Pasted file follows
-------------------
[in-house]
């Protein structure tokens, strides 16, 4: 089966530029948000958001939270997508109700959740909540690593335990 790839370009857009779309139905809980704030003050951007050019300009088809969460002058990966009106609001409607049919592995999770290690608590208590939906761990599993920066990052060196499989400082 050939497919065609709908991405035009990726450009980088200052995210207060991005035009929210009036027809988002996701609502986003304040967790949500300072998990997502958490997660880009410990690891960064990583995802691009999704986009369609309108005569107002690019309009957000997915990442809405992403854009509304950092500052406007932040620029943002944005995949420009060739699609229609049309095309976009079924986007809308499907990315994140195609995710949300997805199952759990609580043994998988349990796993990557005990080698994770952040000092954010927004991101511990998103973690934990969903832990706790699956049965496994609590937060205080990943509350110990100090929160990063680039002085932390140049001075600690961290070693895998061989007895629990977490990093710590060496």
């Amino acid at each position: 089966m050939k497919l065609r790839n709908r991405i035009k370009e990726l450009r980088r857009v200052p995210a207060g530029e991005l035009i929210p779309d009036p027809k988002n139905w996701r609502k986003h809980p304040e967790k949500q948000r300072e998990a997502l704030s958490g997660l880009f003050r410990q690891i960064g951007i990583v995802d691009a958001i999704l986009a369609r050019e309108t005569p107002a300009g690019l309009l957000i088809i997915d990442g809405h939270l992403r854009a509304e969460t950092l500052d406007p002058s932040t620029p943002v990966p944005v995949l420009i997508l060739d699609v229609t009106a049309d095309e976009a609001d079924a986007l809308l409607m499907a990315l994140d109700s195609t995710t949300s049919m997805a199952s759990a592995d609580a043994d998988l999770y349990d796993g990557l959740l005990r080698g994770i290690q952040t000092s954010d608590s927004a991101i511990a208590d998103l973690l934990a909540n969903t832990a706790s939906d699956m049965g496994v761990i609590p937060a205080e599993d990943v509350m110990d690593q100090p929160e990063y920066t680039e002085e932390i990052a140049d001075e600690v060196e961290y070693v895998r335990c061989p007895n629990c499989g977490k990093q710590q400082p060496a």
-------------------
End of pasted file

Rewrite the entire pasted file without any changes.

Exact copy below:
[in-house]
């Protein structure tokens, strides 16, 4: 089966530029948000958001939270997508109700959740909540690593335990 790839370009857009779309139905809980704030003050951007050019300009088809969460002058990966009106609001409607049919592995999770290690608590208590939906761990599993920066990052060196499989400082 050939497919065609709908991405035009990726450009980088200052995210207060991005035009929210009036027809988002996701609502986003304040967790949500300072998990997502958490997660880009410990690891960064990583995802691009999704986009369609309108005569107002690019309009957000997915990442809405992403854009509304950092500052406007932040620029943002944005995949420009060739699609229609049309095309976009079924986007809308499907990315994140195609995710949300997805199952759990609580043994998988349990796993990557005990080698994770952040000092954010927004991101511990998103973690934990969903832990706790699956049965496994609590937060205080990943509350110990100090929160990063680039002085932390140049001075600690961290070693895998061989007895629990977490990093710590060496």
């Amino acid at each position: 089966m050939k497919l065609r790839n709908r991405i035009k370009e990726l450009r980088r857009v200052p995210a207060g530029e991005l035009i929210p779309d009036p027809k988002n139905w996701r609502k986003h809980p304040e967790k949500q948000r300072e998990a997502l704030s958490g997660l880009f003050r410990q690891i960064g951007i990583v995802d691009a958001i999704l986009a369609r050019e309108t005569p107002a300009g690019l309009l957000i088809i997915d990442g809405h939270l992403r854009a509304e969460t950092l500052d406007p002058s932040t620029p943002v990966p944005v995949l420009i997508l060739d699609v229609t009106a049309d095309e976009a609001d079924a986007l809308l409607m499907a990315l994140d109700s195609t995710t949300s049919m997805a199952s759990a592995d609580a043994d998988l999770y349990d796993g990557l959740l005990r080698g994770i290690q952040t000092s954010d608590s927004a991101i511990a208590d998103l973690l934990a909540n969903t832990a706790s939906d699956m049965g496994v761990i609590p937060a205080e599993d990943v509350m110990d690593q100090p929160e990063y920066t680039e002085e932390i990052a140049d001075e600690v060196e961290y070693v895998r335990c061989p007895n629990c499989g977490k990093q710590q400082p060496a």